How do you define a “good death”? I had the opportunity to be on a Care & Comfort Measures panel at the Beautiful Dying Expo last Saturday in San Diego. The panel was moderated by Dr. Karen Wyatt who has the weekly podcasts at the End of Life University.
The question that was asked of each of us on the panel was, “How do you define a ‘good death’ and how do you help people achieve that in your work?”
I am asked this frequently and I thought that this would be a perfect question to address in this week’s Ask Roger.
To me, a good death is when someone dies with their hope intact, they still have purpose in their life and even in their last breath – they know that they are OK.
Much of that notion came from my Grandmother who lived to be 98. When she was 96 or 97-years-old she and I were having one of our philosophical conversations about life. My Grandmother was a stoic German, Iowa farmer’s wife. Mother of 7 kids and a barn full of grandchildren & great grandchildren.
Somehow, we got to talking about purpose. I asked her, “What is your purpose?” She looked at me without skipping a beat and said, “To pray for you and to water my Christmas Cactus. (The you was all inclusive of her family but there was an emphasis on the “you” as she looked at me.)
My Grandmother had a purpose – it was to pray for her family. She had hope. She looked forward to another Christmas of her many red blooms from all of her Christmas Cactus.
I don’t recall Grandma ever using the phrase, “I’m OK” – but even though she lived alone in an old Iowa farm house and her knees hurt and her whole body ached, she always had a peace about her. She did not complain. She was perhaps the most mindful person that I have ever met. She was “OK.”
Live life to the fullest
Over the years, I have been blessed to work with people who are at the end of their life. Like my Grandma, they each taught me about how to live.
Every client comes to me with their own goals for hypnosis in mind. I do my best to meet them where they are at and honor that goal. Some, do not want to even talk about the prognosis that they only have a short time left to live. For those folks, we talk about living life to the fullest with joy, purpose and hope.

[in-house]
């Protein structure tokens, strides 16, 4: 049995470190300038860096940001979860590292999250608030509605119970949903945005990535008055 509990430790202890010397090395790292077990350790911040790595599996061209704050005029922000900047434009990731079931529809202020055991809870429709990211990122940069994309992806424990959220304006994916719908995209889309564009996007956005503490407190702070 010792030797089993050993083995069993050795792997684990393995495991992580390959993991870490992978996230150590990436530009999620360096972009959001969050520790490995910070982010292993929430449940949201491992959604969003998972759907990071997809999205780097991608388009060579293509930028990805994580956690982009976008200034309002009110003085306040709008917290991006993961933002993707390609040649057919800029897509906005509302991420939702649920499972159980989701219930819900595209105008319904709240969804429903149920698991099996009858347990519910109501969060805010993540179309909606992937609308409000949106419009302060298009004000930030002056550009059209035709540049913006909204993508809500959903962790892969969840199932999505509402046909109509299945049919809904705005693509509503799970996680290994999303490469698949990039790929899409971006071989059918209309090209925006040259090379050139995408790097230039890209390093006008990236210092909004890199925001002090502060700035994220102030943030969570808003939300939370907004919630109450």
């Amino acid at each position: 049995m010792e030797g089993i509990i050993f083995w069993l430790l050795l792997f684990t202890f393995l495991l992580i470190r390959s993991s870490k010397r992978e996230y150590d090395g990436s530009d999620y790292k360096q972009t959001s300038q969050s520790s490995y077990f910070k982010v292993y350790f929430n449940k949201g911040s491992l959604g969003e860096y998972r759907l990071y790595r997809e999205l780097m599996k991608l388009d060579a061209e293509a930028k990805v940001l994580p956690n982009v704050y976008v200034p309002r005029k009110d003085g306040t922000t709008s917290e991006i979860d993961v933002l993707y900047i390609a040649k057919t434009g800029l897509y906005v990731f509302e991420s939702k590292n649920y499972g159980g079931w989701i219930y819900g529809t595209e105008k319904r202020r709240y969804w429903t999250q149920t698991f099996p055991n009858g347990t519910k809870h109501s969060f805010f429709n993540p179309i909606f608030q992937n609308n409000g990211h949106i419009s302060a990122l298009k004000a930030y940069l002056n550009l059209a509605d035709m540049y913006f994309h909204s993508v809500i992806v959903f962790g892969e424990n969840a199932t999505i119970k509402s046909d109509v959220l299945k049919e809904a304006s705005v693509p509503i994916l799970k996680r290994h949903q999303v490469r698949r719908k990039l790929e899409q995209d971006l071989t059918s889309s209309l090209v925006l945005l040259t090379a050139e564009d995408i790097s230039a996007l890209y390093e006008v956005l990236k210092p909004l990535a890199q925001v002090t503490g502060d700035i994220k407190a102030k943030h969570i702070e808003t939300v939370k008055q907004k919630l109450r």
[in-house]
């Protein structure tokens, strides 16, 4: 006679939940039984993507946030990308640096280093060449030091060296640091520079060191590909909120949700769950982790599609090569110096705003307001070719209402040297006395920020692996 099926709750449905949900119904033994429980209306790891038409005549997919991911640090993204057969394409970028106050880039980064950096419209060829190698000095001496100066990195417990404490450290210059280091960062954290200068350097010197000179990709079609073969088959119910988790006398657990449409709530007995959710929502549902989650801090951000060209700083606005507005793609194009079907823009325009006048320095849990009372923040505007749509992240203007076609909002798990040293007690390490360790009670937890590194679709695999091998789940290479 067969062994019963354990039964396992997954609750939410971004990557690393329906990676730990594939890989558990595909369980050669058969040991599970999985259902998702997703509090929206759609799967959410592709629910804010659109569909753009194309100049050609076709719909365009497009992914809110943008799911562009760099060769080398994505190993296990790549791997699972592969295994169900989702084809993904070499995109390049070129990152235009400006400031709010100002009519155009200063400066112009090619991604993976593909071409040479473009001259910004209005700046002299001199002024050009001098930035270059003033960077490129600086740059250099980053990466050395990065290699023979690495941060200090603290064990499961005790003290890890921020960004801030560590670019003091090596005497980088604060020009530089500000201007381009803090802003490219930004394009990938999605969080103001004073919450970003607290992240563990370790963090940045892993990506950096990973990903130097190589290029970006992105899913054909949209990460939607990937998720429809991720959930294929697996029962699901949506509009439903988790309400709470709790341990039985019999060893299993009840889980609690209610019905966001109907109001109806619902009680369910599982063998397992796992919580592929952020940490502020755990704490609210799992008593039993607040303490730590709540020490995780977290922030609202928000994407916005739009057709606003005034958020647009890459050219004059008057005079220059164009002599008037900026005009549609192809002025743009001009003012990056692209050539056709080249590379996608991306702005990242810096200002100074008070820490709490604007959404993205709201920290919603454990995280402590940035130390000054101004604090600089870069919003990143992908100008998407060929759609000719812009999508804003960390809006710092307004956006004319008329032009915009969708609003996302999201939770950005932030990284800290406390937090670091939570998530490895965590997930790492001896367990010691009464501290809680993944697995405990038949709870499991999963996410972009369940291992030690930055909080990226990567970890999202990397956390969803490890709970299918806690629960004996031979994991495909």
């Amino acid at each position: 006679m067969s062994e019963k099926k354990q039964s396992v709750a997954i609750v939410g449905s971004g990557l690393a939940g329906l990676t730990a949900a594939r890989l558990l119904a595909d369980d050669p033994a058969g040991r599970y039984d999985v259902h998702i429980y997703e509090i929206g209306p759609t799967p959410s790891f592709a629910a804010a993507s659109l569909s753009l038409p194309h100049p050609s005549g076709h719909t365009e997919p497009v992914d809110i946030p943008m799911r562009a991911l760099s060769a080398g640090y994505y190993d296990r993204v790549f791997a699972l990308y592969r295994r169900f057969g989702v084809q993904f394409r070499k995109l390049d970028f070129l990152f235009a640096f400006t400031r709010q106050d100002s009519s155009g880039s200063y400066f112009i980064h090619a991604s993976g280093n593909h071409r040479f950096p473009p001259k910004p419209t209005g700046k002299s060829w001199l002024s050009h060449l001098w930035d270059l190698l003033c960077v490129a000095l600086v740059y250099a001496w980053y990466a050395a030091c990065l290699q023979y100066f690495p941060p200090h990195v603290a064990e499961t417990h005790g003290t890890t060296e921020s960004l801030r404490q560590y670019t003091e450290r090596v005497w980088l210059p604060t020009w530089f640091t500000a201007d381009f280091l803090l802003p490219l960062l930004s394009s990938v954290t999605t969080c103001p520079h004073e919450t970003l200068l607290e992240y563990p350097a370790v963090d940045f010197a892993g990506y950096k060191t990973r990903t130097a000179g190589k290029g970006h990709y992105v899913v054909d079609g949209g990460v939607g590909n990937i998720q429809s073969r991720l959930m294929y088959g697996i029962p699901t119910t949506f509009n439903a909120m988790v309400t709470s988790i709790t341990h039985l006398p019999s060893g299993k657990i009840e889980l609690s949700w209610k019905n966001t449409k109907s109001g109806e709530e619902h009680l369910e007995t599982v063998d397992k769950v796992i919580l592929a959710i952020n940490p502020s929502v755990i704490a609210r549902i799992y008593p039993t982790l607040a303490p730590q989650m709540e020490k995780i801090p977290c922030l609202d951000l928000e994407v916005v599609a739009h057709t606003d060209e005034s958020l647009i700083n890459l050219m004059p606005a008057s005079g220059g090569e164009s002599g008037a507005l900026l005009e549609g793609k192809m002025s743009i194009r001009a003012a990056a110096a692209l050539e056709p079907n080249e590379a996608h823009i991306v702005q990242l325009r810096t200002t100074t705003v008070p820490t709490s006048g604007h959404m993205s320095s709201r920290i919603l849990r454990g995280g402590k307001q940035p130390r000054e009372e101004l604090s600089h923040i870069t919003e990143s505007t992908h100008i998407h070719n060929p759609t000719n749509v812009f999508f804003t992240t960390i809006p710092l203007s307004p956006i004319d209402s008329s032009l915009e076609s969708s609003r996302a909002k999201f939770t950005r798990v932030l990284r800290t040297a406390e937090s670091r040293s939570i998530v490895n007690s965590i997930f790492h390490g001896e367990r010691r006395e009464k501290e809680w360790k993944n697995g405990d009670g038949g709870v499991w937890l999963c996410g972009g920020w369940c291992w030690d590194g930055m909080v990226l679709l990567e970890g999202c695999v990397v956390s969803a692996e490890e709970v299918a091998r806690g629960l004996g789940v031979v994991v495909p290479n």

In all my sessions, I try to create a safe space to talk about whatever the person wants to talk about. I help people to normalize and accept the emotions that they are experiencing – even the “negative emotions”. After all, it is their emotion and it is a real emotion. By acknowledging and accepting the emotion, people then have the opportunity to move through it and on to something more supportive.
When people choose to, we talk about spirituality – however they define it. Sometimes, we learn how to set healthy boundaries with family and friends. After all, the freezer can only hold so many hot dishes.
People often want to talk about finding meaning in their life, meaning for the disease that they have and sometimes even meaning in their impending death.
Forgiveness of self and others is a frequent topic that people wish to discuss so that they can bring closure to old stories that no longer serve them.
Woven throughout our sessions is hope. Hope that the Christmas Cactus will bloom for the holidays, hope that grandchildren will grow up healthy, happy and be good people and hope for what comes next after death.
My hope is that each of us live every moment that we have left to the fullest and that no matter what is going on, that we remember that in this moment, “I am OK.”
You are OK
If I can be of support to you in helping you to live every moment that you have left to the fullest with purpose, hope and joy so that you know that no matter what, you are OK, please give me a call at (760) 219-8079 or send me an email to Roger@HypnosisHealthInfo.com. It makes no difference whether you know that your death is imminent or if you have many, many more years ahead of you, I’d love to talk with you.
We can meet at my Palm Desert Hypnosis office or online worldwide.
Your Hypnosis Health Info Hypnotic Suggestion for today:
It feels good to be still and know that I am OK.
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